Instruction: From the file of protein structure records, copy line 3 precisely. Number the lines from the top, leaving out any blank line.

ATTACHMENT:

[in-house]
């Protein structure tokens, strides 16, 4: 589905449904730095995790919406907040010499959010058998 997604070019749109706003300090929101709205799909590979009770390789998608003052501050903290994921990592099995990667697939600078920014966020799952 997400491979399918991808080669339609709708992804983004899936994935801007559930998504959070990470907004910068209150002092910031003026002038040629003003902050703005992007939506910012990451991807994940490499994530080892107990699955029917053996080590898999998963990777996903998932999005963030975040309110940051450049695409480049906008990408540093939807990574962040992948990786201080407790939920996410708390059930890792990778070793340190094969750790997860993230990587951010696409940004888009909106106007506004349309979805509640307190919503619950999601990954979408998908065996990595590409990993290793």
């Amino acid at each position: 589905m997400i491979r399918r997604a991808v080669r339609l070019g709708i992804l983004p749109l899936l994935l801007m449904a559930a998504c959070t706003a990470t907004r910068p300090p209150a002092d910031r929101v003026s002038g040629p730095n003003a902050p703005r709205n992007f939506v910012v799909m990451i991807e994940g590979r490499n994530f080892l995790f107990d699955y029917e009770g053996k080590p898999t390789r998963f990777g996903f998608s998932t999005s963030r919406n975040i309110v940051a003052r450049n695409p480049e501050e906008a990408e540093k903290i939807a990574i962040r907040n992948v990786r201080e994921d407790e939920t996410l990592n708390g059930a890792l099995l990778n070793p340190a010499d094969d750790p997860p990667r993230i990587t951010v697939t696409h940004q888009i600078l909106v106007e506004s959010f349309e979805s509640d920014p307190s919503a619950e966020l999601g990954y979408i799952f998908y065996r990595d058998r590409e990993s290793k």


């Amino acid at each position: 589905m997400i491979r399918r997604a991808v080669r339609l070019g709708i992804l983004p749109l899936l994935l801007m449904a559930a998504c959070t706003a990470t907004r910068p300090p209150a002092d910031r929101v003026s002038g040629p730095n003003a902050p703005r709205n992007f939506v910012v799909m990451i991807e994940g590979r490499n994530f080892l995790f107990d699955y029917e009770g053996k080590p898999t390789r998963f990777g996903f998608s998932t999005s963030r919406n975040i309110v940051a003052r450049n695409p480049e501050e906008a990408e540093k903290i939807a990574i962040r907040n992948v990786r201080e994921d407790e939920t996410l990592n708390g059930a890792l099995l990778n070793p340190a010499d094969d750790p997860p990667r993230i990587t951010v697939t696409h940004q888009i600078l909106v106007e506004s959010f349309e979805s509640d920014p307190s919503a619950e966020l999601g990954y979408i799952f998908y065996r990595d058998r590409e990993s290793k």